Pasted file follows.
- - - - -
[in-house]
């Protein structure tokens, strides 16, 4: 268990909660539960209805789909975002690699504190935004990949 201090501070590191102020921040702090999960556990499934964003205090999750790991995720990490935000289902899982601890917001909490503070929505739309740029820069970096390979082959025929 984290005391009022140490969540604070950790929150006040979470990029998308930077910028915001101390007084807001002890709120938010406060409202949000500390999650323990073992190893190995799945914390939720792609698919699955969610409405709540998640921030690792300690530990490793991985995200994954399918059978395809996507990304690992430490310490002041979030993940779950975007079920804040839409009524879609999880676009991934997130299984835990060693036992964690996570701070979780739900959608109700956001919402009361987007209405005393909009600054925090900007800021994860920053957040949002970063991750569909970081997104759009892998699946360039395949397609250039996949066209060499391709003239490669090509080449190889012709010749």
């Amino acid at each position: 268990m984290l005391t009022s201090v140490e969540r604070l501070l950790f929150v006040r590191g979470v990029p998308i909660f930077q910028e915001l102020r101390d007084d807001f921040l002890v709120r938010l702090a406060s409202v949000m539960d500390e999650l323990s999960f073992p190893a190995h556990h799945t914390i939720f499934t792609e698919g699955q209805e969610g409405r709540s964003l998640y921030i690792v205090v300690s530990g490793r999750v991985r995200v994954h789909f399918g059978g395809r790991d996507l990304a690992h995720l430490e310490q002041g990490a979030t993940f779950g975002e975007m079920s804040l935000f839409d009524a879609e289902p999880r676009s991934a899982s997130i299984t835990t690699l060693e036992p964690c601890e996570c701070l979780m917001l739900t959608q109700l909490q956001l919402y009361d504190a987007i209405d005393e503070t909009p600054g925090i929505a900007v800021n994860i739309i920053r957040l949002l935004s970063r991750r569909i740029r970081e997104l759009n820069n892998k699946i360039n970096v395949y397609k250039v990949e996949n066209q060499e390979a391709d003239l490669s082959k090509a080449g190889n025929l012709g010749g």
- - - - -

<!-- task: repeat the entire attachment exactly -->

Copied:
[in-house]
């Protein structure tokens, strides 16, 4: 268990909660539960209805789909975002690699504190935004990949 201090501070590191102020921040702090999960556990499934964003205090999750790991995720990490935000289902899982601890917001909490503070929505739309740029820069970096390979082959025929 984290005391009022140490969540604070950790929150006040979470990029998308930077910028915001101390007084807001002890709120938010406060409202949000500390999650323990073992190893190995799945914390939720792609698919699955969610409405709540998640921030690792300690530990490793991985995200994954399918059978395809996507990304690992430490310490002041979030993940779950975007079920804040839409009524879609999880676009991934997130299984835990060693036992964690996570701070979780739900959608109700956001919402009361987007209405005393909009600054925090900007800021994860920053957040949002970063991750569909970081997104759009892998699946360039395949397609250039996949066209060499391709003239490669090509080449190889012709010749």
């Amino acid at each position: 268990m984290l005391t009022s201090v140490e969540r604070l501070l950790f929150v006040r590191g979470v990029p998308i909660f930077q910028e915001l102020r101390d007084d807001f921040l002890v709120r938010l702090a406060s409202v949000m539960d500390e999650l323990s999960f073992p190893a190995h556990h799945t914390i939720f499934t792609e698919g699955q209805e969610g409405r709540s964003l998640y921030i690792v205090v300690s530990g490793r999750v991985r995200v994954h789909f399918g059978g395809r790991d996507l990304a690992h995720l430490e310490q002041g990490a979030t993940f779950g975002e975007m079920s804040l935000f839409d009524a879609e289902p999880r676009s991934a899982s997130i299984t835990t690699l060693e036992p964690c601890e996570c701070l979780m917001l739900t959608q109700l909490q956001l919402y009361d504190a987007i209405d005393e503070t909009p600054g925090i929505a900007v800021n994860i739309i920053r957040l949002l935004s970063r991750r569909i740029r970081e997104l759009n820069n892998k699946i360039n970096v395949y397609k250039v990949e996949n066209q060499e390979a391709d003239l490669s082959k090509a080449g190889n025929l012709g010749g």